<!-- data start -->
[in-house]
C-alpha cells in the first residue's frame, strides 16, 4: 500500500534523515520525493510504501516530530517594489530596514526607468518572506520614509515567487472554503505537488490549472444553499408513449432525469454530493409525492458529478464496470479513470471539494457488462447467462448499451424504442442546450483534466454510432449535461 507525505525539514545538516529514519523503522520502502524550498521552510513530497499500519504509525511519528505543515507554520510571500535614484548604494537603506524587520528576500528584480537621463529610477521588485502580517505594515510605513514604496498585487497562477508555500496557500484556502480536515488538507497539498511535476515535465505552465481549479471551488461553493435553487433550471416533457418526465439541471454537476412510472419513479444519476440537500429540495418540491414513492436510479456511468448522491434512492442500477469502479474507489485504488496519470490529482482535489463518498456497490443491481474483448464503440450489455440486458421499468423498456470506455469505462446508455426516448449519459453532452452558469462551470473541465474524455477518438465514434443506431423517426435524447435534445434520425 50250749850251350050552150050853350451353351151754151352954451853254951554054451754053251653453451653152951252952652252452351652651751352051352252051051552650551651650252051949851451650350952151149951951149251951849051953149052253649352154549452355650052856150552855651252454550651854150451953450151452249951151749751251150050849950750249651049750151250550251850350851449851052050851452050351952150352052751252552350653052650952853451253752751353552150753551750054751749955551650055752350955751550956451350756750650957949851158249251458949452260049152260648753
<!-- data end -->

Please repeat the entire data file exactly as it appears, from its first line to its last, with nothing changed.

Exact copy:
[in-house]
C-alpha cells in the first residue's frame, strides 16, 4: 500500500534523515520525493510504501516530530517594489530596514526607468518572506520614509515567487472554503505537488490549472444553499408513449432525469454530493409525492458529478464496470479513470471539494457488462447467462448499451424504442442546450483534466454510432449535461 507525505525539514545538516529514519523503522520502502524550498521552510513530497499500519504509525511519528505543515507554520510571500535614484548604494537603506524587520528576500528584480537621463529610477521588485502580517505594515510605513514604496498585487497562477508555500496557500484556502480536515488538507497539498511535476515535465505552465481549479471551488461553493435553487433550471416533457418526465439541471454537476412510472419513479444519476440537500429540495418540491414513492436510479456511468448522491434512492442500477469502479474507489485504488496519470490529482482535489463518498456497490443491481474483448464503440450489455440486458421499468423498456470506455469505462446508455426516448449519459453532452452558469462551470473541465474524455477518438465514434443506431423517426435524447435534445434520425 50250749850251350050552150050853350451353351151754151352954451853254951554054451754053251653453451653152951252952652252452351652651751352051352252051051552650551651650252051949851451650350952151149951951149251951849051953149052253649352154549452355650052856150552855651252454550651854150451953450151452249951151749751251150050849950750249651049750151250550251850350851449851052050851452050351952150352052751252552350653052650952853451253752751353552150753551750054751749955551650055752350955751550956451350756750650957949851158249251458949452260049152260648753